FBI Considers Zero Trust Architecture
Authorizing official weighs its application with existing FBI platforms.
The Federal Bureau of Investigation (FBI) has a unique role as a federal law enforcement agency as well as a national security department. Its vast information technology enterprise must support its functionality in carrying out these roles, which have different rules of engagement. And when adding new tools, processes or software, the bureau has to consider solutions carefully. With zero trust architecture—a method that combines user authentication, authorization and monitoring; visibility and analytics; automation and orchestration; end user device activity; applications and workload; network and other infrastructure measures; and data tenants to provide more advanced cybersecurity—gaining use in the U.S. government, especially in the Department of Defense, the FBI is considering how zero trust architecture could work in its enterprise infrastructure.
The bureau’s authorizing official that approves its systems has a security perspective from the outset. In his role as the so-called AO, James Allen examines the cybersecurity elements for each tool under consideration. “I get to look at all the security elements for each system that we're trying to bring to the front, or the systems that we currently have online,” he explained, speaking virtually at the AFCEA Quantico-Potomac Chapter luncheon on January 28. Allen holds a doctorate of science degree in cybersecurity from Capitol Technology University and master’s degrees in both information systems management and public administration.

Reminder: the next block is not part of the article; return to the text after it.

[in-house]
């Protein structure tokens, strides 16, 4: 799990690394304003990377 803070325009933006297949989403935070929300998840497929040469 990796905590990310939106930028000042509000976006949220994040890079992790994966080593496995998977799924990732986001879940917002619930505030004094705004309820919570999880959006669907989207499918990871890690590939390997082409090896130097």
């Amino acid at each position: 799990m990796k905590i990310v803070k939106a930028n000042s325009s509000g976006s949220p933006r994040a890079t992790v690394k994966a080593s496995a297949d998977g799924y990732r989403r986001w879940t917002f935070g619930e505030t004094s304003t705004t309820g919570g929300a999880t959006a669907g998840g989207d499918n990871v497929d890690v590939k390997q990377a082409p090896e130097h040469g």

Allen, who retired from the U.S. Navy as a chief petty officer after 22 years of service, is closely examining how zero trust architecture applies to the overall mission capabilities of the FBI. “I'm still looking at how that would be and I'm going to look at it from a security point of view, and how does this fit in our current security world,” the AO stated. “What are those vulnerabilities when you start to bring the protection deeper into a network, and you are connected to areas that are not as secure and how well have you looked at that to make sure that you don't have any back end vulnerability attack vectors.”
The bureau is at the beginning stages of how zero trust architecture will work in its specific enterprise systems. They are working with officials in the Defense Information Systems Agency, or DISA, who are constructing a reference architecture for zero trust for the military’s environment. In August, the National Institute of Standards and Technology, or NIST, issued its zero trust guidelines.
“We're talking with our DISA partners to understand how they're looking at it,” Allen said. “We're reviewing some of the documents that they have provided, including the NIST documents.”
However, it is not just seeing how zero trust can be a digital component, the AO emphasized. The bureau has to examine how the tool fits into policy regulations, auditing and privacy controls, for example. “We're just now beginning to explore that zero-trust network concept and how it may or may not fit into what the FBI's mission is, but also how does it fit into policy regulations, Allen stated. “There's all kinds of elements that could impact that. And we're just now getting into that to make sure we have an understanding of how it fits together and make sure we're doing the right thing specially when it comes to policy.”